BRITISH ARMY engineers in Afghanistan are preparing to deliver a desperately needed upgrade to the vital Kajaki Dam, the main source of power and water for Helmand province.
The dam is located in the Taliban-occupied Sangin Valley and has been transformed into a major battlefi eld as the Taliban and the multinational coalition fight to keep control of it.
The existing hydroelectric turbine will be repaired and a second one will be installed to boost the dam's electricity generating capacity. It currently generates 50% of Helmand's power.
'Better turbines allow adjustment of the flow of water through the dam. That dam collects all the water over the rainy season, which is about four months, keeps it there, then releases it on a regular basis to provide regular irrigation and keep the turbines running, ' said Major Jeremy Holman.
Built in 1955 and upgraded with a turbine in 1973, the Kajaki Dam is due a refurbishment. The three-year project is expected to begin in July when the British Army hopes to have succeeded in securing the one route through the valley.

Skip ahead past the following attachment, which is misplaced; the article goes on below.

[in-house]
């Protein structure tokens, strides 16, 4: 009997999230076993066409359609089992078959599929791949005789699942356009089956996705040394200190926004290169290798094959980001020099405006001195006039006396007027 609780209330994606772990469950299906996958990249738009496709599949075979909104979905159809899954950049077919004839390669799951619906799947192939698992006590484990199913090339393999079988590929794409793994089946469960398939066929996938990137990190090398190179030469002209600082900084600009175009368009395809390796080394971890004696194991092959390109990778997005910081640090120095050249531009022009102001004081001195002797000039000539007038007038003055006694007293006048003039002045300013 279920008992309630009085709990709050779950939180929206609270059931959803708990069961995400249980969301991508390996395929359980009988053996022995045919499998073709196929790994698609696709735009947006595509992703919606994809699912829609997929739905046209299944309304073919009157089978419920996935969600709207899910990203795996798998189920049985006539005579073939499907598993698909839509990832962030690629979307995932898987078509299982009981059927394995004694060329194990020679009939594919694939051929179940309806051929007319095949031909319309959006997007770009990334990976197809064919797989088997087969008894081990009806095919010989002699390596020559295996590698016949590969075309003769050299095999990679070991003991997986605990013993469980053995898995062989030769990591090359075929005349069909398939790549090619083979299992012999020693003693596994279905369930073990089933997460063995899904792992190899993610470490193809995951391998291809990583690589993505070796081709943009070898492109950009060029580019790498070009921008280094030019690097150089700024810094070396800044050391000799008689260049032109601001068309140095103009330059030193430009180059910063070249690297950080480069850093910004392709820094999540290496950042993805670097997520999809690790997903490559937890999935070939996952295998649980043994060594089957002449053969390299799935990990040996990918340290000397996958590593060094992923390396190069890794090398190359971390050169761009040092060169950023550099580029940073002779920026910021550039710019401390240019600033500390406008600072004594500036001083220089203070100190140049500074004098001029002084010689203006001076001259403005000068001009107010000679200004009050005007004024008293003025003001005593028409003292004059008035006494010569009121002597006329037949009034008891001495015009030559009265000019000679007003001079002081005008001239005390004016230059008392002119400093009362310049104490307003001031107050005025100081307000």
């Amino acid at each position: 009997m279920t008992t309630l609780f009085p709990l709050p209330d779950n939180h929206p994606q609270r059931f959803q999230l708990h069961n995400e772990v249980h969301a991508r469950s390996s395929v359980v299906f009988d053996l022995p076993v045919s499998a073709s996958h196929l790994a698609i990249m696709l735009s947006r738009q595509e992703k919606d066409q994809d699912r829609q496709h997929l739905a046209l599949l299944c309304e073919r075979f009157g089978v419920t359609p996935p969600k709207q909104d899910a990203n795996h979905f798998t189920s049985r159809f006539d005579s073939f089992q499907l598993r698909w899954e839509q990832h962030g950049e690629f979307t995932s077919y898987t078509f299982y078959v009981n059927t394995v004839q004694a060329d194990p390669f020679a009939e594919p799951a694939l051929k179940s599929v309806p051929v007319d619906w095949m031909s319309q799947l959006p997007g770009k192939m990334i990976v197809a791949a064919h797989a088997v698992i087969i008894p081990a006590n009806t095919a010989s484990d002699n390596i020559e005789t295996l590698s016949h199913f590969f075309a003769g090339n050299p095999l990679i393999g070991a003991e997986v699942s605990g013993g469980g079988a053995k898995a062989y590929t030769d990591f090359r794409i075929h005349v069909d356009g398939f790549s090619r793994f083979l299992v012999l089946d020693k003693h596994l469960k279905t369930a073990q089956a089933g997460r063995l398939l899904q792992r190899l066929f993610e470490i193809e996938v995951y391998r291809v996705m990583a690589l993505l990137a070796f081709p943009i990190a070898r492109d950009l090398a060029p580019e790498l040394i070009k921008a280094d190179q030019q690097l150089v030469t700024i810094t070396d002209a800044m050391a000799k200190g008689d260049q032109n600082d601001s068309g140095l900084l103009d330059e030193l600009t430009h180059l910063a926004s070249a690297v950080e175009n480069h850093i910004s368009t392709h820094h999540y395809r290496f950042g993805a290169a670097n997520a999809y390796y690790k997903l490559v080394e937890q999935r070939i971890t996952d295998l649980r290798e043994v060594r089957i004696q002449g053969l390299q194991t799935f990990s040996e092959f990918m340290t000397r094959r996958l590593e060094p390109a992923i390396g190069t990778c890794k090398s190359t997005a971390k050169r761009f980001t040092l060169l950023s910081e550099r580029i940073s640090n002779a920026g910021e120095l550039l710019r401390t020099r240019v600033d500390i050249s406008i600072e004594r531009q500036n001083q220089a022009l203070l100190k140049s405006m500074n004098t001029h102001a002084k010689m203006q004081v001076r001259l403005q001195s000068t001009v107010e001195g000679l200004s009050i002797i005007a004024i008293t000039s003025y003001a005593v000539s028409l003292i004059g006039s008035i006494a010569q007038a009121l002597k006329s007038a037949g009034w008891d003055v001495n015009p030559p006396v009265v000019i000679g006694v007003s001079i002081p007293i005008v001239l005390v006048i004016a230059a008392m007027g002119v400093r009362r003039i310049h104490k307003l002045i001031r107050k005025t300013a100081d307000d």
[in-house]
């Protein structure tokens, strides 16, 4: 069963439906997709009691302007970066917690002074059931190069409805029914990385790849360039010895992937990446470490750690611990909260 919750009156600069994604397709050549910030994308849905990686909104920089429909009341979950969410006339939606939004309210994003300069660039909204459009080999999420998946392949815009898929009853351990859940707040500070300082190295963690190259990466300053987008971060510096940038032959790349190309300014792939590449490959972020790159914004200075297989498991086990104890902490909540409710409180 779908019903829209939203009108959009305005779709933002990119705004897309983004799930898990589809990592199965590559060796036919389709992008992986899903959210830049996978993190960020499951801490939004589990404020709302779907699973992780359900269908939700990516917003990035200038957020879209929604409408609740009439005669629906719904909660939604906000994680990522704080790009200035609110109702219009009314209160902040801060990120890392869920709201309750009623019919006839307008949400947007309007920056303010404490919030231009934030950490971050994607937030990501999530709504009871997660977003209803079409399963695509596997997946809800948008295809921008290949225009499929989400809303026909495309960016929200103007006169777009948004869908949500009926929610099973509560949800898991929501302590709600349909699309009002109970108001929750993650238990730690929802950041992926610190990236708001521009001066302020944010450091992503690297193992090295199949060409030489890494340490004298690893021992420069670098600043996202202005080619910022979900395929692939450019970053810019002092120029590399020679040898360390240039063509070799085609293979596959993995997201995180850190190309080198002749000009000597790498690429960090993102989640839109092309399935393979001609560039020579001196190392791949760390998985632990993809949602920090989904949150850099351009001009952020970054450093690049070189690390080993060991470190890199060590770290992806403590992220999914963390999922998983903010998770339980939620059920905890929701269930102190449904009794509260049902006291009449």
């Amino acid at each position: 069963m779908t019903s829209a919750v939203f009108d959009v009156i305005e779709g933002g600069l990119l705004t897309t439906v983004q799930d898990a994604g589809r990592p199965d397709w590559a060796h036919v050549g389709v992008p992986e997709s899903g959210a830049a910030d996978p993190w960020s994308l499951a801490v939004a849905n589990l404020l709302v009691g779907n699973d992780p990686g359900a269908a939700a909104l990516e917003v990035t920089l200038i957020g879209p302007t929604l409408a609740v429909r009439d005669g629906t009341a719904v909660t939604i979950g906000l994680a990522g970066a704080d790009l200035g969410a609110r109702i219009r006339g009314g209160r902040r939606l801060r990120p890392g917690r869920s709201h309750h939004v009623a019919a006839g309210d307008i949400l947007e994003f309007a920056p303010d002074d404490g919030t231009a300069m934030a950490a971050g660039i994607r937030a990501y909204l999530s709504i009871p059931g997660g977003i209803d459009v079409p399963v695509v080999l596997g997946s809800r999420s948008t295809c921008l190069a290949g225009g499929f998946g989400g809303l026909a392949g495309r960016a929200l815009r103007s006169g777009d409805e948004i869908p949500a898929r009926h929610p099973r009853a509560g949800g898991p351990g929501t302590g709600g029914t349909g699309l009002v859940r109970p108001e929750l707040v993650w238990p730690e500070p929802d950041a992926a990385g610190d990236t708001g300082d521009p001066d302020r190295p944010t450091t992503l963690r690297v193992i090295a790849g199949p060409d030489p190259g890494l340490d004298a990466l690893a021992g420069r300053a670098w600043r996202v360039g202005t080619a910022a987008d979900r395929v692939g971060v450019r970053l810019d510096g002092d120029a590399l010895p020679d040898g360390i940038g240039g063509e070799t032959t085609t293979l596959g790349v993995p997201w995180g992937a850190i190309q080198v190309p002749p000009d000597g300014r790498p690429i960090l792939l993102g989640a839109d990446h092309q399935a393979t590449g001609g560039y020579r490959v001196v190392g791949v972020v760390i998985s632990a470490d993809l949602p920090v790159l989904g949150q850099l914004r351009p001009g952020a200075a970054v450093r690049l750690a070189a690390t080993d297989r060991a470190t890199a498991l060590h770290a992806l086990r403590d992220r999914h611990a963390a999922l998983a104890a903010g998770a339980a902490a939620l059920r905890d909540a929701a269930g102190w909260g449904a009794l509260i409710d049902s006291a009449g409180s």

It plans to use similar techniques to those used in the town of Gereshk where 42 Field Squadron was able to construct check points in just 16 hours.
A team of Royal Engineers, supported by the Royal Marines, will secure the main access route by constructing fortifi ations along its length out of giant Hesco sandbags.
'There's a huge amount of wrangling going on up there. It [the upgrade] will happen, but the project is in the foothills of the mountain therefore there's a lot of security work that needs to be done to enable that project to advance, ' said Holman.
American overseas development department USAID is planning to transport a 300t turbine from China through the Sangin Valley to the dam.
'It will provide more power and could effectively power the whole of Helmand, ' claimed Holman.
(see special report P18)